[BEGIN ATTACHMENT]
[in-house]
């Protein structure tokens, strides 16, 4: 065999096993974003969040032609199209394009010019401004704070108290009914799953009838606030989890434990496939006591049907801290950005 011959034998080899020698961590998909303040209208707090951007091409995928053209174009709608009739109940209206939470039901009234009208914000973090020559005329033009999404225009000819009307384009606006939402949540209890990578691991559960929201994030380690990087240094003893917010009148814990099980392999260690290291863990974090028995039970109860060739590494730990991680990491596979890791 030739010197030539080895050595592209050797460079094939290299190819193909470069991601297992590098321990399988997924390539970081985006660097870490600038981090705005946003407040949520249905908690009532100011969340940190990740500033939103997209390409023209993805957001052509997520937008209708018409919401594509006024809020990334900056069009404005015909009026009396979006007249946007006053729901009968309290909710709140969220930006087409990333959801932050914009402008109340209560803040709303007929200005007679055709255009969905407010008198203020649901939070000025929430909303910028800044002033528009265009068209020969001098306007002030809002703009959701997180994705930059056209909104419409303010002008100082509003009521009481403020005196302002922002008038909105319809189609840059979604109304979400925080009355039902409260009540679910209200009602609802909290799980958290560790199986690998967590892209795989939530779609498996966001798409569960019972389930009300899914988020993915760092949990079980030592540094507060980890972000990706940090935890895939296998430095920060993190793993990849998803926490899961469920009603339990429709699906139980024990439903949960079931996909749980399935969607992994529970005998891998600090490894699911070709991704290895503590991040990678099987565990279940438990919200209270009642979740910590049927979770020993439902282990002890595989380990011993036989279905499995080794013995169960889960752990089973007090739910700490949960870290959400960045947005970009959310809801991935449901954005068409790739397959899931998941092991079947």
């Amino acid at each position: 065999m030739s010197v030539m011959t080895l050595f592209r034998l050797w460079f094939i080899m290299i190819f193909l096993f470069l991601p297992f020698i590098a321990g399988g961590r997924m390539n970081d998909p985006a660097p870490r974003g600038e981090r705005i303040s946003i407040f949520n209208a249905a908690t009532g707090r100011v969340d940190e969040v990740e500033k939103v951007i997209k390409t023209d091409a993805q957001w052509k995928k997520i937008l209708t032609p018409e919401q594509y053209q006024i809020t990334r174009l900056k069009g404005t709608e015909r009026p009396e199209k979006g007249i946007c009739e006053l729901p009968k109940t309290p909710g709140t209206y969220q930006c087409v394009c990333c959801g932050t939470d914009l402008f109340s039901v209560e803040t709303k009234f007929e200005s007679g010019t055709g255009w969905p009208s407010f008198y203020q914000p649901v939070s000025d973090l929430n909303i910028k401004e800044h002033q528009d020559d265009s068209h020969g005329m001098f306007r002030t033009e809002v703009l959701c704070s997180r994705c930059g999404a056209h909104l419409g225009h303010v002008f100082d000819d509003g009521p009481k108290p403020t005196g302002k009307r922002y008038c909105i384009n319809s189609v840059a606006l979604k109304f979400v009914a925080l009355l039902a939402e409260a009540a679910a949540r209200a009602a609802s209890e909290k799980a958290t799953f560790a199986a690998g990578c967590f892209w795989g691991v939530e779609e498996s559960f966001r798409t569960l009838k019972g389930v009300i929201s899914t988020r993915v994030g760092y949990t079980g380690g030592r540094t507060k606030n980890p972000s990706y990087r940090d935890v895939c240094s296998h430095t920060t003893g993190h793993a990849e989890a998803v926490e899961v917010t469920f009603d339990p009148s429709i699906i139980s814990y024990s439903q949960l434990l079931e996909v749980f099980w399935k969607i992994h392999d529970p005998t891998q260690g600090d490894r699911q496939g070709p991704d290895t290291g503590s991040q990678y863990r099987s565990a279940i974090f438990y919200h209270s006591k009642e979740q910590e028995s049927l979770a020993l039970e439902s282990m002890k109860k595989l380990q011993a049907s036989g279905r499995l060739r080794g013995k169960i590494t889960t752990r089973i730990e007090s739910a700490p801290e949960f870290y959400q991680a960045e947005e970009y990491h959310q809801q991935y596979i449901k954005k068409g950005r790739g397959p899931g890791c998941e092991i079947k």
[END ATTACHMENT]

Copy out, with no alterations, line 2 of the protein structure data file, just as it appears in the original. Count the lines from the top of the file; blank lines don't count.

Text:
């Protein structure tokens, strides 16, 4: 065999096993974003969040032609199209394009010019401004704070108290009914799953009838606030989890434990496939006591049907801290950005 011959034998080899020698961590998909303040209208707090951007091409995928053209174009709608009739109940209206939470039901009234009208914000973090020559005329033009999404225009000819009307384009606006939402949540209890990578691991559960929201994030380690990087240094003893917010009148814990099980392999260690290291863990974090028995039970109860060739590494730990991680990491596979890791 030739010197030539080895050595592209050797460079094939290299190819193909470069991601297992590098321990399988997924390539970081985006660097870490600038981090705005946003407040949520249905908690009532100011969340940190990740500033939103997209390409023209993805957001052509997520937008209708018409919401594509006024809020990334900056069009404005015909009026009396979006007249946007006053729901009968309290909710709140969220930006087409990333959801932050914009402008109340209560803040709303007929200005007679055709255009969905407010008198203020649901939070000025929430909303910028800044002033528009265009068209020969001098306007002030809002703009959701997180994705930059056209909104419409303010002008100082509003009521009481403020005196302002922002008038909105319809189609840059979604109304979400925080009355039902409260009540679910209200009602609802909290799980958290560790199986690998967590892209795989939530779609498996966001798409569960019972389930009300899914988020993915760092949990079980030592540094507060980890972000990706940090935890895939296998430095920060993190793993990849998803926490899961469920009603339990429709699906139980024990439903949960079931996909749980399935969607992994529970005998891998600090490894699911070709991704290895503590991040990678099987565990279940438990919200209270009642979740910590049927979770020993439902282990002890595989380990011993036989279905499995080794013995169960889960752990089973007090739910700490949960870290959400960045947005970009959310809801991935449901954005068409790739397959899931998941092991079947």